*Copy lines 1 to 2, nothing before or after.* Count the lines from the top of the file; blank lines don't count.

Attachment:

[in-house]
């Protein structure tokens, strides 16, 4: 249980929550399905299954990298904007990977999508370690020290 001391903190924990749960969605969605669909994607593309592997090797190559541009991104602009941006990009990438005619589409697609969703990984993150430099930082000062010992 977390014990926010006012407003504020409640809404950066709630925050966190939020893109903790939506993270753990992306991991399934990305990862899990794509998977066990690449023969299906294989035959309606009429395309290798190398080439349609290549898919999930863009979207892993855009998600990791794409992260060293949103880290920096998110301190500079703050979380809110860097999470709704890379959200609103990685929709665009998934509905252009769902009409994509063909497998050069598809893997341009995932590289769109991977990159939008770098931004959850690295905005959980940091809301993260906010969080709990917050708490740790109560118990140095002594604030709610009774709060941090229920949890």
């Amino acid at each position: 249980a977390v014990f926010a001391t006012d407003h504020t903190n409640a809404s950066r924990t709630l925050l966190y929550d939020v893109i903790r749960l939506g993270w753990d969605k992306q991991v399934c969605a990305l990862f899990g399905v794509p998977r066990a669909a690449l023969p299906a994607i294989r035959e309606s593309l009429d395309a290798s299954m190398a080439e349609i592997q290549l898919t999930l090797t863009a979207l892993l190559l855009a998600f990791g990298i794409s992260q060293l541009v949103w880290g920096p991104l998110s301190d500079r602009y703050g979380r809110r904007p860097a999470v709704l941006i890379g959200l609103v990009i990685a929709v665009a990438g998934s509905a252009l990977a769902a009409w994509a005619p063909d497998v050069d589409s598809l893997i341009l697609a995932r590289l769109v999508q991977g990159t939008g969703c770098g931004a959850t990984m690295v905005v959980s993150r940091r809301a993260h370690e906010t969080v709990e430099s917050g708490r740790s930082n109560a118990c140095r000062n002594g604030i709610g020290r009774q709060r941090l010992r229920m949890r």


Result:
[in-house]
């Protein structure tokens, strides 16, 4: 249980929550399905299954990298904007990977999508370690020290 001391903190924990749960969605969605669909994607593309592997090797190559541009991104602009941006990009990438005619589409697609969703990984993150430099930082000062010992 977390014990926010006012407003504020409640809404950066709630925050966190939020893109903790939506993270753990992306991991399934990305990862899990794509998977066990690449023969299906294989035959309606009429395309290798190398080439349609290549898919999930863009979207892993855009998600990791794409992260060293949103880290920096998110301190500079703050979380809110860097999470709704890379959200609103990685929709665009998934509905252009769902009409994509063909497998050069598809893997341009995932590289769109991977990159939008770098931004959850690295905005959980940091809301993260906010969080709990917050708490740790109560118990140095002594604030709610009774709060941090229920949890």